How The Digital Attack Landscape Will Change In 2016

How The Digital Attack Landscape Will Change In 2016

By now, digital crime has become so commonplace that news of a new attack is often met with the same level of excitement as a weather report. Unfortunately, this constant influx of bad news masks another, more insidious reality in this horrible state of affairs – cyber-attacks are changing. Like every tech-related industry, cyber-crime is in a state of continual evolution.

Knowing where this evolution might take us is the first step to defending ourselves against it. So with that in mind, here are a few ways cyberattacks will likely evolve in 2016 – and what that means for you as we move towards 2017.

APDoS Attacks Rise to Prominence

Advanced persistent denial of service attacks – essentially massive DDoS attacks followed by repeated SQL injection and XSS attacks – will become the standard operating procedure of many criminal groups in 2016, hacktivist collectives especially. Such attacks are both relatively easy to execute and relatively difficult to mitigate, as they are often spread across as many as five different attack vectors, and may involve up to tens of millions of requests per second, spread over several weeks.

The prevalence of APDoS attacks will drive demand in the security industry for more multifaceted solutions, capable of protecting multiple attack vectors at once.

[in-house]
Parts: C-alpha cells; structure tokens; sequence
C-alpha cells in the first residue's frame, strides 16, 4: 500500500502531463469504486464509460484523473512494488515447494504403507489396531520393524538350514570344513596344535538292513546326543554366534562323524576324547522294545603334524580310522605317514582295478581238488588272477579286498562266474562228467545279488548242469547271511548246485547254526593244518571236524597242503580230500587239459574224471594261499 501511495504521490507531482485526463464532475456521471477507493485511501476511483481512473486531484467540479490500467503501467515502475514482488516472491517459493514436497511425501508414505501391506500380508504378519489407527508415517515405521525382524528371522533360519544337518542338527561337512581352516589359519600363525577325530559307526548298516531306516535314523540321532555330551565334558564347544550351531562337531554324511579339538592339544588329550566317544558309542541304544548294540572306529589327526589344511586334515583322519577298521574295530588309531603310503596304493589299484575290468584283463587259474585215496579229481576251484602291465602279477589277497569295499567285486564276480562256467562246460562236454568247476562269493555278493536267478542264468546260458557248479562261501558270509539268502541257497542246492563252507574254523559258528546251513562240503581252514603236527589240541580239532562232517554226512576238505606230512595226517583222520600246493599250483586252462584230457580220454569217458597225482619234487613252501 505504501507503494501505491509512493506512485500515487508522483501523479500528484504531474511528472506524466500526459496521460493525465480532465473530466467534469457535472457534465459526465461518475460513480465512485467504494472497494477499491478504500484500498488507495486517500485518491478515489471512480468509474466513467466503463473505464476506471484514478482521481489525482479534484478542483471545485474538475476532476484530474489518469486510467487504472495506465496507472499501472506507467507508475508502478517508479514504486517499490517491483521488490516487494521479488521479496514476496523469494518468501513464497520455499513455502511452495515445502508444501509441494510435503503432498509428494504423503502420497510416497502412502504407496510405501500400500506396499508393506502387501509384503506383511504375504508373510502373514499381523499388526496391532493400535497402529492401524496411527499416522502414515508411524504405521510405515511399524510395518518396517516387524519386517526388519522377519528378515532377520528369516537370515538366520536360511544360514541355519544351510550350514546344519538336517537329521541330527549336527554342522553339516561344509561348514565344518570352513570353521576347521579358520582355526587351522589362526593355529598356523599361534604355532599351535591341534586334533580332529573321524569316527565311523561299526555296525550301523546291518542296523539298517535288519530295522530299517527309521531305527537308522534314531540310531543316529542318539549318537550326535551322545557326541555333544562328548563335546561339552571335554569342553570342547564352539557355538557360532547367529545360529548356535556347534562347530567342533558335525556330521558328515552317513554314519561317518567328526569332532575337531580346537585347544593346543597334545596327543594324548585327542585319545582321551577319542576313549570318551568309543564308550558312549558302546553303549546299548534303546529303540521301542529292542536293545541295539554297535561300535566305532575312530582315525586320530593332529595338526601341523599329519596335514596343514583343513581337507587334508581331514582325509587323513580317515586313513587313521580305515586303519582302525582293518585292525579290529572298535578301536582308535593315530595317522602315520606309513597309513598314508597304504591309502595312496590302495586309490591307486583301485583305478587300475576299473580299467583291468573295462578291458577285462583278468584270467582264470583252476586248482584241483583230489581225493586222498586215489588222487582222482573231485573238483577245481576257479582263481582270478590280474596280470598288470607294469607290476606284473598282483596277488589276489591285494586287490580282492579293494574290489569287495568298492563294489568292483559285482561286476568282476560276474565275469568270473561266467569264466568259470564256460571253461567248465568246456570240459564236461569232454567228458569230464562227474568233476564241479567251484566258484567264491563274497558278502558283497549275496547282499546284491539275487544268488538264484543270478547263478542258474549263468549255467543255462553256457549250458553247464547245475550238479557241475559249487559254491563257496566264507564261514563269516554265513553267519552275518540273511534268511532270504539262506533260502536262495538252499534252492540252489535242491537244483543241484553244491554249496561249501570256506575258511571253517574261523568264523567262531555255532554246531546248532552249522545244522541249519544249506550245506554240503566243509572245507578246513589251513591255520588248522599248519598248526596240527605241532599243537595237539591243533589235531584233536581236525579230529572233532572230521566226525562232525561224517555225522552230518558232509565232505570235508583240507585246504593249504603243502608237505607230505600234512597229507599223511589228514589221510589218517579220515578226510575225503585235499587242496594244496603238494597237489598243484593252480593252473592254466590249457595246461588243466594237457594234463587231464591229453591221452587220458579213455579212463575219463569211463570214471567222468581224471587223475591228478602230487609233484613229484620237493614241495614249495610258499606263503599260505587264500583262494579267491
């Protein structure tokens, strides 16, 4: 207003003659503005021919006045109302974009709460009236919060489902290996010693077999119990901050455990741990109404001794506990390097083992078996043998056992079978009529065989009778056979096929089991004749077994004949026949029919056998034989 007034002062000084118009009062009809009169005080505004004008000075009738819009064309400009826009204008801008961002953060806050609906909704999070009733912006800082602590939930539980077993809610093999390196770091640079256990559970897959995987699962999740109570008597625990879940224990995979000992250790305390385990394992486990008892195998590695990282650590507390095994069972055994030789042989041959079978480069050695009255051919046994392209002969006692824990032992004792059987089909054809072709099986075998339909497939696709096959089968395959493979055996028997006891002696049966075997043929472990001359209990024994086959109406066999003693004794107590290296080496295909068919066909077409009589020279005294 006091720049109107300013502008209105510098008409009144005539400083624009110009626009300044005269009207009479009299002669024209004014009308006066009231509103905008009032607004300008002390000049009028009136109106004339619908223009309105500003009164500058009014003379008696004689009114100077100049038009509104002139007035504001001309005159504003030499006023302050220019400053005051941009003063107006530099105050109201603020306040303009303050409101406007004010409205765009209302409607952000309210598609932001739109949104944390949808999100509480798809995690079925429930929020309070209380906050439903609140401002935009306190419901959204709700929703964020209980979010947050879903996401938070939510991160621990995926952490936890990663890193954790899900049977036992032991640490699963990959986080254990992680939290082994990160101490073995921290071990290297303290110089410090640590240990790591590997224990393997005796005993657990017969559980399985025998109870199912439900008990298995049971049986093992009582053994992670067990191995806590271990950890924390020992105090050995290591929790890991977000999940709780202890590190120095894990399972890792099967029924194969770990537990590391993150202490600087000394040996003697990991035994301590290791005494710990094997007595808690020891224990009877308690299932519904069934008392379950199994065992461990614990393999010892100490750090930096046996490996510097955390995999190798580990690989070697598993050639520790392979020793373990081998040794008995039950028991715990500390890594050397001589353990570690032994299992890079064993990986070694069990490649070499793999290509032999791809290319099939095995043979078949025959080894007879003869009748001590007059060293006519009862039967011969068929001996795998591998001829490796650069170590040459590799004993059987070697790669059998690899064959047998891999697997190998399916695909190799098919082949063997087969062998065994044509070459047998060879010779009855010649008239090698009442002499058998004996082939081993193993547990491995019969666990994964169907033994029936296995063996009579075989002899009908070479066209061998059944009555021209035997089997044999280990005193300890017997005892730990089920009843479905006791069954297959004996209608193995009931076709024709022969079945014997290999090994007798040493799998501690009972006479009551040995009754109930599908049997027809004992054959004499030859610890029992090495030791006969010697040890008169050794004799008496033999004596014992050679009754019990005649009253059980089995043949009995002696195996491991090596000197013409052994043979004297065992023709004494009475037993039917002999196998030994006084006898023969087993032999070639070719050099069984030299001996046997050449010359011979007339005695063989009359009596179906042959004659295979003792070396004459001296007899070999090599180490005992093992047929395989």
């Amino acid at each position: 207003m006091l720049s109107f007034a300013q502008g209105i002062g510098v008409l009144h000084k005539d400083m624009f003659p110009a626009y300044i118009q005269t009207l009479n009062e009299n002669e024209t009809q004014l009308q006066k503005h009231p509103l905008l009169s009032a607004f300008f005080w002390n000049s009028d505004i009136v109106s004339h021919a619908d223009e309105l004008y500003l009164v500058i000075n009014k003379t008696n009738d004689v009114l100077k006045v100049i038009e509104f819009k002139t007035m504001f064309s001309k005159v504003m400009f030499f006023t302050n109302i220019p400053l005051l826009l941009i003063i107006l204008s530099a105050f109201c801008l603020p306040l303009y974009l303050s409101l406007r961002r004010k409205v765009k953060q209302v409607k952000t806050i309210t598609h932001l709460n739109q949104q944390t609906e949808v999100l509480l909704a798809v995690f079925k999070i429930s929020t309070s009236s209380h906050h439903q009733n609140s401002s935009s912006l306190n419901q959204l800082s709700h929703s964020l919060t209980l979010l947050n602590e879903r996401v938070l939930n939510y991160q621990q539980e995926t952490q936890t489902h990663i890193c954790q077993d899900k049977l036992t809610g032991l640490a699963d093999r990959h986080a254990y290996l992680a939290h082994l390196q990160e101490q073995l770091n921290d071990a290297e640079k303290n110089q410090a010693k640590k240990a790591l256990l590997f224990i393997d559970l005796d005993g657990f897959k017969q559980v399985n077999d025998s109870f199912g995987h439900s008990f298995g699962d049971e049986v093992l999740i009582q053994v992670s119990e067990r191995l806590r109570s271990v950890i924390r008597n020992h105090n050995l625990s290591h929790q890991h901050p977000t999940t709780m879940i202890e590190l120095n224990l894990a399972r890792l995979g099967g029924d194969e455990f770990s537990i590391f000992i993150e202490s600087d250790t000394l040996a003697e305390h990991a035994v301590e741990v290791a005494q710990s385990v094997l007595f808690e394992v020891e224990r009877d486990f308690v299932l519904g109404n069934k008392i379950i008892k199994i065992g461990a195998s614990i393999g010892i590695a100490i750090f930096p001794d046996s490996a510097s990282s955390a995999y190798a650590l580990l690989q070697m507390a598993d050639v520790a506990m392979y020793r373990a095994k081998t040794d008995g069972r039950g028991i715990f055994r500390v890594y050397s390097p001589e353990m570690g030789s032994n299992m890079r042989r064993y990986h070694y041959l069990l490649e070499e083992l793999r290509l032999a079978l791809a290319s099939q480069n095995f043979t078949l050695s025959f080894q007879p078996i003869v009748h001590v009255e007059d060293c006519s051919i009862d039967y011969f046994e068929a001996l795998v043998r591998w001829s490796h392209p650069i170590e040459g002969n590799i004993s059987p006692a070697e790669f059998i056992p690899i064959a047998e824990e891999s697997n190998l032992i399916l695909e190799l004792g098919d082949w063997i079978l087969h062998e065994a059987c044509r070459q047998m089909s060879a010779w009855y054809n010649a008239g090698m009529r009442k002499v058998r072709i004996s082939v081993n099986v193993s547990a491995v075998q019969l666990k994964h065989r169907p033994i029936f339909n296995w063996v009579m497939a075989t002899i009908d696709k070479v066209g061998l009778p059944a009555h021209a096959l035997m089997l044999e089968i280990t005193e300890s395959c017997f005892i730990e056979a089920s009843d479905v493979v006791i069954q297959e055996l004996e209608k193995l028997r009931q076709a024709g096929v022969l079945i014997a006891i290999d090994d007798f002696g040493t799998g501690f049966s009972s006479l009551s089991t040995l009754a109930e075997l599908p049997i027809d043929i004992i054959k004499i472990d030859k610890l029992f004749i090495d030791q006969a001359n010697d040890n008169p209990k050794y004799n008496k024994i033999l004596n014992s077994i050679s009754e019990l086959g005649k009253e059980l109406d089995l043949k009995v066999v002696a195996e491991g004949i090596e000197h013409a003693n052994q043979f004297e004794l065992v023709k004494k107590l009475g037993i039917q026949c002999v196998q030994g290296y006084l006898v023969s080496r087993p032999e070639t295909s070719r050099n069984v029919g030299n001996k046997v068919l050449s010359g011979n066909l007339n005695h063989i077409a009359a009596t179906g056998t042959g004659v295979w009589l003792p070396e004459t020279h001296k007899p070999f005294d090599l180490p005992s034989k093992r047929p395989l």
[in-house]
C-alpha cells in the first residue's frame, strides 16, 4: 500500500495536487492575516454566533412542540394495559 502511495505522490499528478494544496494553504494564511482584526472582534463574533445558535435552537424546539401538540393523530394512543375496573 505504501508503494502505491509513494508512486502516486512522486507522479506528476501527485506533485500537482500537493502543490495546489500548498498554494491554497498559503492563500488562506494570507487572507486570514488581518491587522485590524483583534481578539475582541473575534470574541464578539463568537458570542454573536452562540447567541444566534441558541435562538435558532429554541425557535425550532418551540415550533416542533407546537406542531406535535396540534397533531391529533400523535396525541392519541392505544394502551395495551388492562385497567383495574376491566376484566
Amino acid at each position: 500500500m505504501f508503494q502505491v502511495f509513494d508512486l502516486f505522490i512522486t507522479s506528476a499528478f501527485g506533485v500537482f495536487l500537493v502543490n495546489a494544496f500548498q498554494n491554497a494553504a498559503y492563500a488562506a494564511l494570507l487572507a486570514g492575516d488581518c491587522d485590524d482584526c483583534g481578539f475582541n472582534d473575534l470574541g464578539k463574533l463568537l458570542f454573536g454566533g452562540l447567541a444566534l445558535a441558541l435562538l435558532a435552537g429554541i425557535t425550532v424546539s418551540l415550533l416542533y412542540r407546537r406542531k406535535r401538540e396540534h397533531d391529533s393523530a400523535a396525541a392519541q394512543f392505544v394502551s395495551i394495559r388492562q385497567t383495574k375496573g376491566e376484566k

The Birth of Permanent Denial-of-Service Attacks

Loosely-known as phlashing, a Permanent Denial-of-Service attack is one that damages a system so severely that its owner must replace or reinstall their hardware. Through the exploitation of security flaws or misconfigured systems, PDoS attacks can wipe firmware, destroy basic functions, or even overload systems to the point that the hardware becomes damaged.

Defending against PDoS attacks will require an intimate knowledge of your systems and their vulnerabilities – as well as how best to mitigate those vulnerabilities.

 

The Internet of Zombies

The Internet of Things has the potential to change workplaces, businesses, and even lives. Through embedded sensor technology, smart devices can connect with us on an entirely new level. Businesses are far from blind to the potential here, and by 2020, Gartner predicts that there will be 21 billion connected devices in the world.

Unfortunately, many of the organizations now manufacturing ‘smart’ devices have no real background in digital security. Coupled with a lagging regulatory environment and a lack of best practices, this means that the security on most IoT devices is abysmal. Expect privacy violators to target IoT devices with increasing frequency, while hacktivists and criminal organizations tap into them to create botnets larger than any yet seen.

Ransomware and RansomDOS Continue to Grow

2015 was a flagship year for Ransomware, which saw ransomware attacks increase in both frequency and creativity. At present, there is no reason to expect this trend will cease, as both Ransomware and RansomDOS attacks provide superior returns for the minimal amount of effort they often require. We predict that cloud companies in particular will be prime targets for these attack methods as we move forward through 2016.

2016 won’t just bring change to the attack landscape of the digital world – it will also bring other, more positive trends. To learn more about those trends – and to read more about how you can defend yourself from evolving cyber-attacks – download the Radware Global Application & Network Security Report.